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Home   VAT/GST Criticism against proposed GST is unwarranted                    

  
  

 

 

 

 

 

 

 






  

 

 

 

 

 

 

 Criticism against proposed GST is unwarranted
      
Sukumar Mukhopadhyay ( Source: Business Standard )

  
   

  New Delhi November 23, 2009: In a seminar for the proposed GST, a discussion paper presented on November 10, 2009. While the Industry and trade have reacted favourably, there are some criticisms which are unjustified. This is how they stand. 
(1) Threshold:
   Different thresholds have been proposed, Rs 10 lakh for SGST (lower for some underdeveloped states), Rs 1.5 crore for CGST for goods and a lesser amount (not indicated as yet) for services. Thus, there will be four thresholds which has been criticised by several analysts but one must remember it is 
different in many developed countries as well.
(2) Purchase tax:
  This will remain outside either fully or partly. This is not desirable but it is only limited to a couple of States.
(3) Items containing alcohol:
 They will also remain outside GST. Sales tax/VAT will continue to be levied on them. Some States may make them Vatable. 
  Excise duty also will continue to be levied on them. This position is not ideal but the existence of a separate excise duty is not a new concept. It is already there in European Union. In the European Union along with VAT there is also excise duty on tobacco, alcohol and mineral oil. The revenue collected from excises is substantial. In 1970, the total excise revenue average was 4.4 per cent of GDP which got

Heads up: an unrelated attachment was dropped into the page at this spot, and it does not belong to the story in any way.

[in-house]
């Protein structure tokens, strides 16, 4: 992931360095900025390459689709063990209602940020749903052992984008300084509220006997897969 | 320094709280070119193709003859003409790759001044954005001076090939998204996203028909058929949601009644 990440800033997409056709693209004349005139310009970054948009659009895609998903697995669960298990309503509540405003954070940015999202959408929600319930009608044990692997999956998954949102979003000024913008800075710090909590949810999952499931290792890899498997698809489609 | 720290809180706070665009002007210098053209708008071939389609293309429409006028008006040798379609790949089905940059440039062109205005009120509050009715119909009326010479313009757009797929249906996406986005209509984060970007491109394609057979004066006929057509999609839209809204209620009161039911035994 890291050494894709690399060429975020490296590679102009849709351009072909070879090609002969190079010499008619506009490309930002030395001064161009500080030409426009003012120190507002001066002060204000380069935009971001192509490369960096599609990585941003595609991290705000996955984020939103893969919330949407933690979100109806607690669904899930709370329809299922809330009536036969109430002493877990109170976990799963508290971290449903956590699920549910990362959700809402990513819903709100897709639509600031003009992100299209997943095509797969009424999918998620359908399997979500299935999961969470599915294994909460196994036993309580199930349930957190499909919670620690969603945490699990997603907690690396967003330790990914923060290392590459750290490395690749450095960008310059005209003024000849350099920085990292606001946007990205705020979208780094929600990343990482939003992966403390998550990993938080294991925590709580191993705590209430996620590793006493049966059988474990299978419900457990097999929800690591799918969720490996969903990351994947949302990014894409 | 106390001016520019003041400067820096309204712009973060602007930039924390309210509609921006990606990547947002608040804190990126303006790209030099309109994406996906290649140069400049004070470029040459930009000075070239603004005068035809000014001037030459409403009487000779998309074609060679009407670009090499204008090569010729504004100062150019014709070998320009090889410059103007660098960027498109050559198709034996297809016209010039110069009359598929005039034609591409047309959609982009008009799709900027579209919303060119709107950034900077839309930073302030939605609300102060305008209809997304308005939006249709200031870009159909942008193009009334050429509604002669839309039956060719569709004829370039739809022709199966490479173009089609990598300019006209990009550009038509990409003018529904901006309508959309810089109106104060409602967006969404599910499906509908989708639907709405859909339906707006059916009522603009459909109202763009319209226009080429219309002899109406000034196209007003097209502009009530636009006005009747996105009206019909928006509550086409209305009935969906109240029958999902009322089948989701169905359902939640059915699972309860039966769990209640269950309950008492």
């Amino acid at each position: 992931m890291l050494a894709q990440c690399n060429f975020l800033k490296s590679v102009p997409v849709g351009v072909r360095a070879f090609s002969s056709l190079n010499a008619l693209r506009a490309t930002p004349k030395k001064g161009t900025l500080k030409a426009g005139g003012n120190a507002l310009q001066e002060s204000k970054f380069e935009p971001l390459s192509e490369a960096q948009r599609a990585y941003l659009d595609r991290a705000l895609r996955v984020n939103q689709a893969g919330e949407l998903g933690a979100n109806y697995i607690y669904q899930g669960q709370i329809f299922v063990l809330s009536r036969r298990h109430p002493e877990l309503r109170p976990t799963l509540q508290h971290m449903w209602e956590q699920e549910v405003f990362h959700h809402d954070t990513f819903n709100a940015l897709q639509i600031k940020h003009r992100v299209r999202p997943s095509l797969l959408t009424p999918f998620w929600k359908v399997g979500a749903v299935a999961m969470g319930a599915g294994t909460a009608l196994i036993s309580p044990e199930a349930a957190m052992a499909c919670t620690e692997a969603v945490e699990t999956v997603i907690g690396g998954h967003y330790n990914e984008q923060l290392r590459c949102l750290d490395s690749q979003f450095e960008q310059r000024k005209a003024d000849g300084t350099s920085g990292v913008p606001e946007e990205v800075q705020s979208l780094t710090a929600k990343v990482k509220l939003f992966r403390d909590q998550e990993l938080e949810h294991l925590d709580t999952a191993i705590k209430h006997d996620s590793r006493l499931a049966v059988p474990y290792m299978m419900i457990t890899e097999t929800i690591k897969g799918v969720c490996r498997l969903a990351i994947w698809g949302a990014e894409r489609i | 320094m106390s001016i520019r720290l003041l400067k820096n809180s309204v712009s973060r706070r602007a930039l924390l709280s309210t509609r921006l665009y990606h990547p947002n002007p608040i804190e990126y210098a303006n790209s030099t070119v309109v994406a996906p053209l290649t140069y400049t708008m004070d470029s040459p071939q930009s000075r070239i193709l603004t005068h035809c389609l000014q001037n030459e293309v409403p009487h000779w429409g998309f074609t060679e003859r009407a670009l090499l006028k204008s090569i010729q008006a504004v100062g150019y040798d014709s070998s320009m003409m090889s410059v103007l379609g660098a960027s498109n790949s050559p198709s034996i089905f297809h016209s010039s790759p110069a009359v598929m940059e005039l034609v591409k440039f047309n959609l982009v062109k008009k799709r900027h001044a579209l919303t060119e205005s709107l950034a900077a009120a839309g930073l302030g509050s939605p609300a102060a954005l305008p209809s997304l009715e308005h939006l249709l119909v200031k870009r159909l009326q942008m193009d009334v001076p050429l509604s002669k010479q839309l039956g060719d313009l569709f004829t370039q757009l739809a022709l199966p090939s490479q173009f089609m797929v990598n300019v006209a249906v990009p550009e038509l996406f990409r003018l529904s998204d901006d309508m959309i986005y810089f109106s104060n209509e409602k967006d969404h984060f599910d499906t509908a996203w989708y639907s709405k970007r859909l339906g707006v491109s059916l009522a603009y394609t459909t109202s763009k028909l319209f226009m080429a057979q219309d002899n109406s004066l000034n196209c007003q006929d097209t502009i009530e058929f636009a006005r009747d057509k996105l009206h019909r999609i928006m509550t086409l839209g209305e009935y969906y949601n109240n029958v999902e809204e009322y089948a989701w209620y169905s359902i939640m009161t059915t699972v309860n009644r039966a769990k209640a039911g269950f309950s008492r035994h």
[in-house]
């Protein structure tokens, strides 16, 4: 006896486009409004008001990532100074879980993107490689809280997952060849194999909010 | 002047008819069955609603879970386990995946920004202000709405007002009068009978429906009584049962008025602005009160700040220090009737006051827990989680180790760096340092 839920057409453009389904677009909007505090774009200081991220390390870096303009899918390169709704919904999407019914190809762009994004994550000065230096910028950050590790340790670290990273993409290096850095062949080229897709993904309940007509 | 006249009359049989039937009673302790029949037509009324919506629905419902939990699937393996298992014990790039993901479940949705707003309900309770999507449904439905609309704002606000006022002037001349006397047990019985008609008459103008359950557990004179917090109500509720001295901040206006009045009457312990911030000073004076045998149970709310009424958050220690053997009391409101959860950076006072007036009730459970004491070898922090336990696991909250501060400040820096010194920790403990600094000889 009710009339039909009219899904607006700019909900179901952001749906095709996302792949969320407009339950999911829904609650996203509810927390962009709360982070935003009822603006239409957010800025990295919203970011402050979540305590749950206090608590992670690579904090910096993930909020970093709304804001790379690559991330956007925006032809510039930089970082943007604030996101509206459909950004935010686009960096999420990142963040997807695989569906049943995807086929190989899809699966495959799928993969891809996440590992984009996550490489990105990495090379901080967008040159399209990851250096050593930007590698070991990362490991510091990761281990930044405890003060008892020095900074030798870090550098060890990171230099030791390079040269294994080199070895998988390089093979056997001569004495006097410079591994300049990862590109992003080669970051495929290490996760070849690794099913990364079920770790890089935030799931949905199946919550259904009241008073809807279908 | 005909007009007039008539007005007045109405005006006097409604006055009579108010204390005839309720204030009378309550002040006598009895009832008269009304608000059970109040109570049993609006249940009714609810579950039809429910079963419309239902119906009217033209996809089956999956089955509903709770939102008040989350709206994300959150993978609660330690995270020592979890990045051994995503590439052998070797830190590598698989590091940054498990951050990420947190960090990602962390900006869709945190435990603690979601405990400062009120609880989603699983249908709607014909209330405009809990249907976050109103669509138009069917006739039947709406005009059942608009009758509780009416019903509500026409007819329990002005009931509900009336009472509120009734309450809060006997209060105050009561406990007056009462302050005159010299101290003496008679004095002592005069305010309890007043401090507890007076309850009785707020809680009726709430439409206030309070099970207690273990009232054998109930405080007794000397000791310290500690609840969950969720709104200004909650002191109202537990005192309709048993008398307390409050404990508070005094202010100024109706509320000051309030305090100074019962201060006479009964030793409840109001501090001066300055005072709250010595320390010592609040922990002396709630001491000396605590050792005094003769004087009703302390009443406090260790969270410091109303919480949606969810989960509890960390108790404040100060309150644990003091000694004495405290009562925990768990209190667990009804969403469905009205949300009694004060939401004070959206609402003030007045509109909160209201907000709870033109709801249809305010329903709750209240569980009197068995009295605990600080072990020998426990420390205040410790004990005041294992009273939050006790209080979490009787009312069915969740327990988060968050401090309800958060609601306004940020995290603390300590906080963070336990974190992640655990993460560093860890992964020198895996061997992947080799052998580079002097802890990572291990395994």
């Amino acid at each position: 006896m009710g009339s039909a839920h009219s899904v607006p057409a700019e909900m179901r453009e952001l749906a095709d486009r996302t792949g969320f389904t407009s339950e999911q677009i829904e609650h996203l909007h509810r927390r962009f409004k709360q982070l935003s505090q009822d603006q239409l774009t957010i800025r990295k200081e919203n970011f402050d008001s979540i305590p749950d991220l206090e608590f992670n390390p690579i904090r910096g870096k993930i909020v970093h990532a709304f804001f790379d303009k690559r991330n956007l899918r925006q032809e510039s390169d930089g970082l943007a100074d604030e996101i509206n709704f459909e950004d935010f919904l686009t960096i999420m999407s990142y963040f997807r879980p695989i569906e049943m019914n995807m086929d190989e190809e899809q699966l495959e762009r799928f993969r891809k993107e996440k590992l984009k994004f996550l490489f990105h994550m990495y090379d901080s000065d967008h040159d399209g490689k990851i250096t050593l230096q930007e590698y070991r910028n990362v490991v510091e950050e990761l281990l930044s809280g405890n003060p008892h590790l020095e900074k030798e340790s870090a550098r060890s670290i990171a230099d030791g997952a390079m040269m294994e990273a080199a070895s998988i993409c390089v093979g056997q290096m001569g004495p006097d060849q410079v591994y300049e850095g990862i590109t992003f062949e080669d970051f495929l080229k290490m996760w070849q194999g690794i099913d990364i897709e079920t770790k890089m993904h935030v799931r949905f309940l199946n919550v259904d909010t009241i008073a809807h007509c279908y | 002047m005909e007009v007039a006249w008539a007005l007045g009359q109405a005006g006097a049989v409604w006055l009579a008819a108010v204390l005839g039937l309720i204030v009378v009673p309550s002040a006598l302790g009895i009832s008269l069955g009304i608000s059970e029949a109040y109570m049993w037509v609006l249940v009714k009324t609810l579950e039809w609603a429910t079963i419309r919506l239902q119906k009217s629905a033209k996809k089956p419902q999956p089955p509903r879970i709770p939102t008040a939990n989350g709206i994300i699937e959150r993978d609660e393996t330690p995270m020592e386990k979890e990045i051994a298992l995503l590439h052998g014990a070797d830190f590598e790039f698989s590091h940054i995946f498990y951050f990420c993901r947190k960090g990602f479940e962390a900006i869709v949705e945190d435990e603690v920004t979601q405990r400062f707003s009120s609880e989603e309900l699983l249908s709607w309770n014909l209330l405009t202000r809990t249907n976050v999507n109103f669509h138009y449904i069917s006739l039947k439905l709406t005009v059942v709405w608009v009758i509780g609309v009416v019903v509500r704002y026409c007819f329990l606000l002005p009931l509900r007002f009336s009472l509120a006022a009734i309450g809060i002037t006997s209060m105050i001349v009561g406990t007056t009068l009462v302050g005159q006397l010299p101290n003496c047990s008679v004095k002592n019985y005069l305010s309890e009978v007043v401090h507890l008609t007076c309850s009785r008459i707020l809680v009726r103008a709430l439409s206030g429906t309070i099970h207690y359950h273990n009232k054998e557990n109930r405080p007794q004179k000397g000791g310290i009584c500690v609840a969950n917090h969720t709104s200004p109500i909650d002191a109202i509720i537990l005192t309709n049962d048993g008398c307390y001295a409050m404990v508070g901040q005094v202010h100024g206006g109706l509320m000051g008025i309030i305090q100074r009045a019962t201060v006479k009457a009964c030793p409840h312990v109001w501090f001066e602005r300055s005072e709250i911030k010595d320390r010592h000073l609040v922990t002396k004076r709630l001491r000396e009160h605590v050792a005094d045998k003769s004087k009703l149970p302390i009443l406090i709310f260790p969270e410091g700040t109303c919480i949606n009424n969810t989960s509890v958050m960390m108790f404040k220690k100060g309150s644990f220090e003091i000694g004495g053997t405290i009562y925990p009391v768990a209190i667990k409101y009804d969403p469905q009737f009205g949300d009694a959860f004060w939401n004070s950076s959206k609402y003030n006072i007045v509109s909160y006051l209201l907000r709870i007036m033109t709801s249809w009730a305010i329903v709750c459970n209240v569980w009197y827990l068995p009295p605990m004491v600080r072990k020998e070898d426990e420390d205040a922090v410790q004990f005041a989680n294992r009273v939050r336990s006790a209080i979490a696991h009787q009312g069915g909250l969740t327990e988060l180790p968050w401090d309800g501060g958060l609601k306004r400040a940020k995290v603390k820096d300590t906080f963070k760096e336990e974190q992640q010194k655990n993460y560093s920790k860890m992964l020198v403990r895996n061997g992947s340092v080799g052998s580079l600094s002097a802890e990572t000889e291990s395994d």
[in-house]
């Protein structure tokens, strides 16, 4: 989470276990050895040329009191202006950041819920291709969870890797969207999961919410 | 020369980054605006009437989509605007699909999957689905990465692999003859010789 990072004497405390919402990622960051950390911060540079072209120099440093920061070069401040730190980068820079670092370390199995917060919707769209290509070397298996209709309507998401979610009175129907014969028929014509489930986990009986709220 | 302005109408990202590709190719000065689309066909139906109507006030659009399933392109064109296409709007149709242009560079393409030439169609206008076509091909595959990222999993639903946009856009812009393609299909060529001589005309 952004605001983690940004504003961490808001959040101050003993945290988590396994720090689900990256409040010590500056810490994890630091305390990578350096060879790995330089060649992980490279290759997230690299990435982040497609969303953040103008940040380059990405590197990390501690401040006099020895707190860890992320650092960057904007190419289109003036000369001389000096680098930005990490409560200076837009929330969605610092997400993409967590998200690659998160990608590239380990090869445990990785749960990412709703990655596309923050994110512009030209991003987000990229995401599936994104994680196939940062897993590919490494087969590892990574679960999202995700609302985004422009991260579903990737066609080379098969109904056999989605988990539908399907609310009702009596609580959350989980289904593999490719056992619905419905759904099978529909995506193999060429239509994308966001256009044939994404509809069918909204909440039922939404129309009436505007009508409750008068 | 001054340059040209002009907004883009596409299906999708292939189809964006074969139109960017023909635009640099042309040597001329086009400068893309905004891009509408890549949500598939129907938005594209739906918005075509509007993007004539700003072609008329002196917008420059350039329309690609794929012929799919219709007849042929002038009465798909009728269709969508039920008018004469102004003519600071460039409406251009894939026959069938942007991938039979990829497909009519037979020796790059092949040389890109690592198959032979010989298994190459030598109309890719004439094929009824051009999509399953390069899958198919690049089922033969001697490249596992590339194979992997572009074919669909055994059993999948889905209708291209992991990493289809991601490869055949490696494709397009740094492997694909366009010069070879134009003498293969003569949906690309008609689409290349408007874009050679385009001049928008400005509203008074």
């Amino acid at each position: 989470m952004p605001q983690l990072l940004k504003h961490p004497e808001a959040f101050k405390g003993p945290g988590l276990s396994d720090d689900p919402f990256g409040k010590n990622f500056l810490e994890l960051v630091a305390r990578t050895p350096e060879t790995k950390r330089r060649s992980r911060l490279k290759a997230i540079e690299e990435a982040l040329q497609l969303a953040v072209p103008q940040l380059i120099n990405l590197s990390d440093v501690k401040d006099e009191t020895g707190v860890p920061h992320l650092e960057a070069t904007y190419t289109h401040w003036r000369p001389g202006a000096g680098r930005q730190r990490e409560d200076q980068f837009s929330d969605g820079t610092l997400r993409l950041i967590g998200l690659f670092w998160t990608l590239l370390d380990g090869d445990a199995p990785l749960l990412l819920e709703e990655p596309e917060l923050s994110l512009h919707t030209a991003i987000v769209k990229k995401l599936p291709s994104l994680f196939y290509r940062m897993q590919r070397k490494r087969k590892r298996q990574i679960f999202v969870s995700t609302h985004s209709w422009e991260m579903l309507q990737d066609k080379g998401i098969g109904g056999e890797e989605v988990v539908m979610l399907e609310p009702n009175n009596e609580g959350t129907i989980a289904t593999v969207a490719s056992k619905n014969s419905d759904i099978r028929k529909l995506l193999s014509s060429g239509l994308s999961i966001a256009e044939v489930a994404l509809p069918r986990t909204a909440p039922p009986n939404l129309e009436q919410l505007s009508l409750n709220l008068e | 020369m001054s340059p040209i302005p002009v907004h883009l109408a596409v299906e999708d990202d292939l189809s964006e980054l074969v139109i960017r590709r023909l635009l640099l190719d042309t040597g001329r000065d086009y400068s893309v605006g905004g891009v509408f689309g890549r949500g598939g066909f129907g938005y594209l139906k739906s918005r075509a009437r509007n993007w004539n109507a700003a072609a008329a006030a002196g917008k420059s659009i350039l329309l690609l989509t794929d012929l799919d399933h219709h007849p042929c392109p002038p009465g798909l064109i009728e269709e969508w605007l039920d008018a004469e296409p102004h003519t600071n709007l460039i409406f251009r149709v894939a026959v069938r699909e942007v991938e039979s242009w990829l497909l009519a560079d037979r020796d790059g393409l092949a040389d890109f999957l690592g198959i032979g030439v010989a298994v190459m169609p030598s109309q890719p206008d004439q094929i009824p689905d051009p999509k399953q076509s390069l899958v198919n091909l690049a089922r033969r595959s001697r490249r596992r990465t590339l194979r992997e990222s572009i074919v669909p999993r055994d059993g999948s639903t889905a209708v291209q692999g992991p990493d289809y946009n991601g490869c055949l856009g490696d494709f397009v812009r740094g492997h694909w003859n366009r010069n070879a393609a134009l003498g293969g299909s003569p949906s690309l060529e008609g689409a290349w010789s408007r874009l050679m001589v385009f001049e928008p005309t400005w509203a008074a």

reduced to 3.38 per cent in 1998. In 2001 it was 3.8 per cent. There are wide differences between member states in respect of incidence of excise duty. So the point that I want to make about alcohol is that ideally there should not be difference in the VAT rates between States but in regard to excise duty 
that can remain in addition to VAT. And it is not against the principle of GST.
(4) Petroleum products:
  They will not come under GST but the existing situation will continue which means that the sales tax will continue to be levied by the states and the Centre also would continue with excise duty on it. The system in the EU is also that petroleum products are under GST and there is also excise duty on them. 
It is not much different. However, there are certain other concerns which are genuine:
a) Entry Tax:
 Only those which are not in lieu of Octroi will only be subsumed. So Entry Tax may continue which is a real concern. (b) Input credit for inter-State Transactions: 
 Inter-State credit of input tax has been proposed to be worked through IGST model which is that Centre would levy IGST which would be CGST plus SGST on all inter-State transactions of taxable goods and services. Officers are struggling to understand the mechanism which by any standard is extremely 
complicated involving for every consignment several transactions like payment of tax to the State, transfer of tax from the selling State to the Centre, again transfer from Centre to the buying State, book adjustment through a huge computer system etc.,
  Conclusion is that it would be better to have the normal system of state-to-state input credit operated by the states. The present proposal is for a bigger tax jungle than the existing jungle.
  - Sukumar Mukhopadhyay
   

  

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